According to the undisputed testimony of the plaintiff's vice-president, who executed the contract, the instrument was signed in Wisconsin, and at all events, if it was executed with a view to the carrying on of business in that state by the plaintiff, the law of Wisconsin must be applied. London Assurance Company v. Companhia de Moagens do Barreiro, 167 U. S. 149, 167 U. S. 160-161; Graves v. Johnson, 156 Mass. 211. There is no controversy on this point. But it is said that the contract did not contemplate the carrying on of business by the plaintiff in Wisconsin, that at most it is ambiguous, and that practically it was construed in accordance with the plaintiff's contention. The declaration is on the contract, and by that the plaintiff must stand or fall. We see no ambiguity in its terms. The plaintiff was to have the management of the manufacturing, was to operate the factory, or at least to assist in operating it, and to keep it supplied with a superintendent. It did assist in operating by its officers, and did supply a superintendent, and whether, in his superintendence he in fact acted as agent for the plaintiff or the defendant, what the contract required is plain. It called for a carrying on of business in Wisconsin by the plaintiff at a time when to carry it on without filing a copy of the plaintiff's charter was forbidden by the laws of the state. See Connecticut Mutual Life Insurance Co. v. Spratley, 172 U. S. 602, 172 U. S. 611. The only complaint of the plaintiff is that the defendant refused to perform
that contract when the plaintiff had filed no copy of its charter, and when the performance was forbidden by the law. It is said, to be sure, that the part refused by the defendant was a different and lawful portion. But the contract was an entire contract, as both parties agree, and therefore whatever the defendant had in mind, if it was justified by the law, in refusing to perform a material part, it was justified in refusing to perform any portion. See McMullen v. Hoffman, 174 U. S. 639. It is alleged to have declared the contract at an end. We may add that it is not a question of election, but of the legality of performance, and therefore the justification could not be waived.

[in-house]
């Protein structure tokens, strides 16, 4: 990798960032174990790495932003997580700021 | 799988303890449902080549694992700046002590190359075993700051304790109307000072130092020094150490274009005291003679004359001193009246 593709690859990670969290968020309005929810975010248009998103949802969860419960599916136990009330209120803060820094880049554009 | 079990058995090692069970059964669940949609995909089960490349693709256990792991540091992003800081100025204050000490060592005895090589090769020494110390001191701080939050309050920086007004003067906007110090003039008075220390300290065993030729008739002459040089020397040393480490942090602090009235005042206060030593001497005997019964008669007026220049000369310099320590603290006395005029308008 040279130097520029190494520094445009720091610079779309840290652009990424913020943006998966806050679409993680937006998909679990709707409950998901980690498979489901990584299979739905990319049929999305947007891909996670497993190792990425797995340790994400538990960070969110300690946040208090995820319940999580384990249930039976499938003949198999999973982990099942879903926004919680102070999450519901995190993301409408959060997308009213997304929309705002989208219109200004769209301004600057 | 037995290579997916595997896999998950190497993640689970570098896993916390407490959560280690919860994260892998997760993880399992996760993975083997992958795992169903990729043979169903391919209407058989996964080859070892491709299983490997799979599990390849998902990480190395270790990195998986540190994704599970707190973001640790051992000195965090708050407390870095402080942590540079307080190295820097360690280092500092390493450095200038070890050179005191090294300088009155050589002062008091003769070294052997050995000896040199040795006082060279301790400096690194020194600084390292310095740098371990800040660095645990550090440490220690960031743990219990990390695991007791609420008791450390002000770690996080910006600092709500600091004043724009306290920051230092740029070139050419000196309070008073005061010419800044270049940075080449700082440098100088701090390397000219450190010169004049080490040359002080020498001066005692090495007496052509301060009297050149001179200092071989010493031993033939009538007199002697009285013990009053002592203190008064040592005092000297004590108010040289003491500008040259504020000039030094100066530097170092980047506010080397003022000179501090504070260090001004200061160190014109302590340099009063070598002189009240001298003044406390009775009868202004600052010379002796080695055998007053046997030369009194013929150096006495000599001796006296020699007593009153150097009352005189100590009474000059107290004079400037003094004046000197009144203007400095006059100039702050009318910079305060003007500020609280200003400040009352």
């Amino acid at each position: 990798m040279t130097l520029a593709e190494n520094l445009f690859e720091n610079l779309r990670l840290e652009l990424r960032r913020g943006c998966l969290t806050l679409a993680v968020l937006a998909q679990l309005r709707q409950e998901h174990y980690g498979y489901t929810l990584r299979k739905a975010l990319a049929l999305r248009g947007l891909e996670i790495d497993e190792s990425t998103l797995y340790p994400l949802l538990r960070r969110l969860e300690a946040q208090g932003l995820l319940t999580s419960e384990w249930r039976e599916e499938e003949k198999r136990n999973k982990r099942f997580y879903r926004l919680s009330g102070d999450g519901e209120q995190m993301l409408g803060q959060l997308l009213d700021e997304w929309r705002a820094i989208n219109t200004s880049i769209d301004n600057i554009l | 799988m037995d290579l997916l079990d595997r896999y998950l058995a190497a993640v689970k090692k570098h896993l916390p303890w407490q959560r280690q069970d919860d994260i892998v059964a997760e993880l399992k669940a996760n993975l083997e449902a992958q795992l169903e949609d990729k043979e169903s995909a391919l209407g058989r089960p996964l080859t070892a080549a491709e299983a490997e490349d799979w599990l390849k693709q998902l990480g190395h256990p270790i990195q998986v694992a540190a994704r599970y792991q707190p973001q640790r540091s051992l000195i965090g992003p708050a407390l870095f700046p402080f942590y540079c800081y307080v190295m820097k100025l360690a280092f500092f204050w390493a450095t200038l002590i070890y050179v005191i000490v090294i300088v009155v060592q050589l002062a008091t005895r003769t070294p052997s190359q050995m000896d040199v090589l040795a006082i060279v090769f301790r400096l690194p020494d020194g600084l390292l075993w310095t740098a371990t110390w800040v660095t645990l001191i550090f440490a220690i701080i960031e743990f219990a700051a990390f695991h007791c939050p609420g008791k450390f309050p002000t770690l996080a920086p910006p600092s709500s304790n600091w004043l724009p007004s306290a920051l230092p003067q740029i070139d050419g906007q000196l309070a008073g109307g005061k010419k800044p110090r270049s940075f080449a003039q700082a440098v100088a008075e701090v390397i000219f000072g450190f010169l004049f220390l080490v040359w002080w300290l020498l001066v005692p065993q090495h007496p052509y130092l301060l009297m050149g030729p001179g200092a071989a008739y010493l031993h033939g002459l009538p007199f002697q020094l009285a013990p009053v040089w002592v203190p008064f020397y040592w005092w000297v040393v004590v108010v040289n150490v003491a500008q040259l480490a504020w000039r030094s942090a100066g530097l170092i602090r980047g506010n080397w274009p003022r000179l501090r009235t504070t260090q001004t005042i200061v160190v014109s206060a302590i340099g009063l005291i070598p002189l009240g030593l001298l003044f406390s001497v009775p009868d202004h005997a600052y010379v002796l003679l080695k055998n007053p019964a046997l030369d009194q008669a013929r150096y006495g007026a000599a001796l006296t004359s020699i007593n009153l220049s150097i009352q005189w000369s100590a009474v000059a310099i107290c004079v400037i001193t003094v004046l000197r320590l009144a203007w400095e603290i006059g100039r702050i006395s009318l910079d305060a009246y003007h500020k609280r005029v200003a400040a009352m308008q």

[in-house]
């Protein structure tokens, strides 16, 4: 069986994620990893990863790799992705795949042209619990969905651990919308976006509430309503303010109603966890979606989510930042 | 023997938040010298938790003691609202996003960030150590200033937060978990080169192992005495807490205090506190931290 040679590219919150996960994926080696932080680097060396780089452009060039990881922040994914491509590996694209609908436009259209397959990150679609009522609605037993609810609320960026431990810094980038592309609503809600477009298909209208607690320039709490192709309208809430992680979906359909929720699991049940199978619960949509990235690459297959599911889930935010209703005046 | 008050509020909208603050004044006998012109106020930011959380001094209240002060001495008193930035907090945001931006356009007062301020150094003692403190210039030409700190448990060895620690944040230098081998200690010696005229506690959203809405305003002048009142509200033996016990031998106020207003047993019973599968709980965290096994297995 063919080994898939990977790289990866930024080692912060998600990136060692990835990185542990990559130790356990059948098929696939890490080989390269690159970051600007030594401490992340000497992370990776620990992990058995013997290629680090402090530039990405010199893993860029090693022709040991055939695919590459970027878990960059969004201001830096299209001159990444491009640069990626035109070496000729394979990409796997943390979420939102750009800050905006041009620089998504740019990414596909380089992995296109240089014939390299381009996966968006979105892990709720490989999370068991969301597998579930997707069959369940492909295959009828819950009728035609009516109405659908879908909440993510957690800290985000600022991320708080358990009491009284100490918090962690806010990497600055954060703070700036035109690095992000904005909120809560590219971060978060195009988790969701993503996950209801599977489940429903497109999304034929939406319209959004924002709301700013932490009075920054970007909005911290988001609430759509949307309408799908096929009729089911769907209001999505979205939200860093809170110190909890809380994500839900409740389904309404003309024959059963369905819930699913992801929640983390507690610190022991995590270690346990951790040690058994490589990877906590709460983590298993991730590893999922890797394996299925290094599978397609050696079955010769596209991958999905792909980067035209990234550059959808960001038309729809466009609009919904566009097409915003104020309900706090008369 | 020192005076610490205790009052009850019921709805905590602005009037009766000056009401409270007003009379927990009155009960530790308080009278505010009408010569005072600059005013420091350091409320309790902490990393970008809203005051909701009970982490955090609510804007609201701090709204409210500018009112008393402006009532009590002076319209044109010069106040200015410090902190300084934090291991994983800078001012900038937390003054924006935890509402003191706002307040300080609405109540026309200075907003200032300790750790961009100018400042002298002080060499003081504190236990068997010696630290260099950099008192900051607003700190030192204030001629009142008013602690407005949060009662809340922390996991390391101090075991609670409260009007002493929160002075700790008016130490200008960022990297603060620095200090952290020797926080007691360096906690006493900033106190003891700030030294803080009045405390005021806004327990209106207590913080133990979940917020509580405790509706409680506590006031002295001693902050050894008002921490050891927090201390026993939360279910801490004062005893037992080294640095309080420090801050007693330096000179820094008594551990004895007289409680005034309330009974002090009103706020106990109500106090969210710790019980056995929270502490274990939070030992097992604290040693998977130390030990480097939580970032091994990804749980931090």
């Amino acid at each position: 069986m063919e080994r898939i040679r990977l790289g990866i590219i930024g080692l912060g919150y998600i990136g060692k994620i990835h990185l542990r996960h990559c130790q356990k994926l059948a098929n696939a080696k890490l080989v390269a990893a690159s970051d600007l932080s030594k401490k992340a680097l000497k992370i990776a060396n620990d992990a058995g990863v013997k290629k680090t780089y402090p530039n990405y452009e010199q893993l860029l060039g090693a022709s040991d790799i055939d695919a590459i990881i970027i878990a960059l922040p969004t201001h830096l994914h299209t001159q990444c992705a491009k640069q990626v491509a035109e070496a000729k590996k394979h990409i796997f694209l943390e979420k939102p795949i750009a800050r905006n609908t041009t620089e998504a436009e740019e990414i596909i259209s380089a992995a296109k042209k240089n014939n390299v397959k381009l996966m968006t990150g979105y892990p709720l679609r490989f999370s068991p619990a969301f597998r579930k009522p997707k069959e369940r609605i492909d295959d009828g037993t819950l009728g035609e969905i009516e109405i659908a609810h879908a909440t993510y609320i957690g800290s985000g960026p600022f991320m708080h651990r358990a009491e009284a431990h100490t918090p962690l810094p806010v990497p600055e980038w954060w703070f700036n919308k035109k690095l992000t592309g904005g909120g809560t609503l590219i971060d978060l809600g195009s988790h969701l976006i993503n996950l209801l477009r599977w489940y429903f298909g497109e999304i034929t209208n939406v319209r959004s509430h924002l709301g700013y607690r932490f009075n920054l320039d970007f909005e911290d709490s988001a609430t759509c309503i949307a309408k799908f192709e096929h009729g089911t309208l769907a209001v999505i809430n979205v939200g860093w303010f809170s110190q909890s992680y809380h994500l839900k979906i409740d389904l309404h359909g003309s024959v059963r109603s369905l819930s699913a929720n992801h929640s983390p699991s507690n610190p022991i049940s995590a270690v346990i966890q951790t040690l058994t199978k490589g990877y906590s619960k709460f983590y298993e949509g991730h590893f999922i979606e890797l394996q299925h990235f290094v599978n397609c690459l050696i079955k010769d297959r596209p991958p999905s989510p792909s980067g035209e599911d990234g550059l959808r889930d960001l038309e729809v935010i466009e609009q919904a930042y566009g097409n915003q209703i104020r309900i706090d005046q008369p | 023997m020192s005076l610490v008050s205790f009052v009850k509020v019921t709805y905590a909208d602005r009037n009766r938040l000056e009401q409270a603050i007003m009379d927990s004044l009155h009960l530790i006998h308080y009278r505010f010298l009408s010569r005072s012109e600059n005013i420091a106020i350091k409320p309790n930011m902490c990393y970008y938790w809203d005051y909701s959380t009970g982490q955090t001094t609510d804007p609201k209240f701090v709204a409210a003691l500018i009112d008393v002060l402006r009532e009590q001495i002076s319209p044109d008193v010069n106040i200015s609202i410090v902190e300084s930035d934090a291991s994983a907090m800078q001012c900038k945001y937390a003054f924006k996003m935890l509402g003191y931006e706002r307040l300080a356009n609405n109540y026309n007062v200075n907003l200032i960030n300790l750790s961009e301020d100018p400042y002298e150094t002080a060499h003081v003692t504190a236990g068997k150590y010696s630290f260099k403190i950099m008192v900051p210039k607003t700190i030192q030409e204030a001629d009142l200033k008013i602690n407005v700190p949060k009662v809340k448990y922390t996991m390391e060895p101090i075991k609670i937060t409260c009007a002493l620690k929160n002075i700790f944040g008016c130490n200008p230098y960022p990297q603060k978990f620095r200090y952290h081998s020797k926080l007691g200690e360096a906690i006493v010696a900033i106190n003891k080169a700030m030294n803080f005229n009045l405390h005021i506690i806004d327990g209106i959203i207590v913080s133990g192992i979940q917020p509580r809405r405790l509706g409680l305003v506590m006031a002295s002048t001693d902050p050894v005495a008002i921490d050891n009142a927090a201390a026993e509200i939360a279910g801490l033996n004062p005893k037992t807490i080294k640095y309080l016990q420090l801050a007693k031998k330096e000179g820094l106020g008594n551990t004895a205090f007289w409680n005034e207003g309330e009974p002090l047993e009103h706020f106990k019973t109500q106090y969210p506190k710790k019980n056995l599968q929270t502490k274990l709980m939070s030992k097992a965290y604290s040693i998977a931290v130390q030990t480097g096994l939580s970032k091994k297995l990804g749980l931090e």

It hardly could be contended that the contract was illegal, on the ground just stated, when it was made. If, indeed, it had contemplated the plaintiff's going on without complying with the statute, it would have raised a question which we need not discuss. But it must be taken to have contemplated legal action, and if filing a copy of its charter was a condition precedent of the plaintiff's right to carry out its undertakings, then a promise might be implied on its part to take the necessary steps. But if, when the time came, the plaintiff did not take those steps, the defendant had the legal right to refuse to go on, whether its right be put on the ground of the plaintiff's breach of its implied undertaking or of the illegality of the proposed continuance of the work. The plaintiff contends, however, as we have said, that the statute did not and could not apply to the performance of the contract in suit. It will be remembered that, while enacted before the contract was made, it did not go into effect until afterwards, although before the time when the factory was or could have been built in the ordinary course of business. It is said that, if the statute is taken to govern the present contract, it impairs the obligation of that contract, and encounters the United States Constitution, Article I, Section 10. It is assumed that to allow the statute any operation upon the contract is to give it a retroactive effect, and it is said that for that reason also plaintiff is not barred.
A prohibition of the doing of business after a statute goes into effect is not retroactive with regard to that business, even though the business be done in pursuance of an earlier contract.